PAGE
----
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The Best Remote Deposition Advice from Experienced Litigators

best-remote-deposition-advice

The coronavirus pandemic required many attorneys to learn how to conduct a remote deposition. Due to the global health crisis, the education process was something of a trial by fire. Suddenly, individuals who viewed remote depositions as a novel solution were scheduling one for their next case. While many attorneys have mastered the basics, those who want to improve their skills may struggle to find reliable sources of information. 

In this article, we’ve compiled some of the best tips and advice to sharpen your remote deposition skills straight from the industry’s most experienced litigators.

Let’s get started! 

Eliminate Distractions

“Close your email, web browser, Microsoft Word, and any other programs you usually keep open. This will eliminate the chances of you inadvertently displaying to everyone your confidential emails, your deposition outline, or any other sensitive materials.” – Mihai Vrasmasu and Vannessa Offut, attorneys at Shook, Hardy & Bacon LLP

It can be tempting to keep other windows open on your computer during your deposition, remember to exit everything except the video-deposition platform. Not only will this ensure your privacy, but it will also keep you from getting distracted by texts or incoming emails. 

Check out more great advice from Vrasmasu and Offut in their article for the American Bar Association.

Understand Client Perspective

“After they’ve been once exposed to the cost savings in remote depositions, clients may become “more selective” when authorizing in-person depositions.” – Aaron T. Goodman, Nick Kennedy, and Kyle Richard Olson, attorneys at Baker McKenzie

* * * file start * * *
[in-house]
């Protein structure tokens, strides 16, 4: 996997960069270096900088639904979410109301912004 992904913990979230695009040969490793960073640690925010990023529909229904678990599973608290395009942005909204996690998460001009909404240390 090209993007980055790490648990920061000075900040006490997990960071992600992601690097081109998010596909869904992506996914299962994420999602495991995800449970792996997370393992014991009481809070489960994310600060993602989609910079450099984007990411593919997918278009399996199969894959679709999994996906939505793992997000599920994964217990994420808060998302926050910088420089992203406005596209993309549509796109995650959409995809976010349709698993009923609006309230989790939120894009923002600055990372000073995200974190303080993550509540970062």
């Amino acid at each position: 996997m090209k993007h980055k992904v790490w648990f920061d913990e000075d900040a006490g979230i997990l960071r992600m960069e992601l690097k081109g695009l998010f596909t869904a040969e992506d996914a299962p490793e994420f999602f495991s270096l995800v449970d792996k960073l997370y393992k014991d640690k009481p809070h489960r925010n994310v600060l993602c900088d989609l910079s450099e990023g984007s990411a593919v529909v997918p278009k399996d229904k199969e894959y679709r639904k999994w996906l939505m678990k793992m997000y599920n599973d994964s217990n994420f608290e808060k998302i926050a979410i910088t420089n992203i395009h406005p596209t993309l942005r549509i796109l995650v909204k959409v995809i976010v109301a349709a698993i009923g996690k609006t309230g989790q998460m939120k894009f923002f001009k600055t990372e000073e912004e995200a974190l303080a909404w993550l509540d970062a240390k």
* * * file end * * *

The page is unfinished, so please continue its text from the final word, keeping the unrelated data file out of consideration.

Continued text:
Before choosing to proceed with a remote deposition, remember to consider the client’s perspective. Although you may be more comfortable with an in-person proceeding, it could generate more expenses – particularly when travel is required. Once your clients have learned that remote depositions can be equally effective at a fraction of the cost, they’re unlikely to agree to in-person depositions unless you can provide a compelling reason to do so.  

To find out more from Goodman, Kennedy, and Olson, check out their article in Bloomberg Law.

Address Communication Boundaries

“Request that chat functions be solely controlled by the court reporter and obtain an affirmation from the deponent that they will not communicate with anyone, in any form, during the deposition.” – Baker Donelson litigators Jamie Ballinger, Thomas H. Barnard, Stuart R. Goldberg, Hal K. Litchford, and Peter Zuk

While you may attend them from home, remote depositions are not informal depositions! Witness behavior should be managed and boundaries put in place before the proceeding to ensure propriety. One way to accomplish this goal is to ensure neither counsel has the means to discuss witness testimony during the deposition. Considering limiting the chat functionality to the court reporter.

To read more from Ballinger, Barnard, Goldberg, Litchford, and Zuk, check out their article published in Baker Donelson.

Final Thoughts

Thanks for reading! We hope we’ve given you some useful tips that you can use the next time you’re preparing for a remote deposition. Remember: try to eliminate witness distractions and opportunities for outside influence, address anticipated trouble spots in advance by stipulation or court order, and ensure that all parties have the technology to participate effectively. If you enjoyed this article, feel free to share it on social media! 

When you plan your next deposition, don’t forget to take advantage of our plentiful deposition tools. We provide services including remote court reporting, concierge remote exhibit management, remote videography, and full-time tech support for your remote depositions, arbitrations, court hearings, trials, and other proceedings.

If you need deposition services or court reporters, please don’t hesitate to get in touch.

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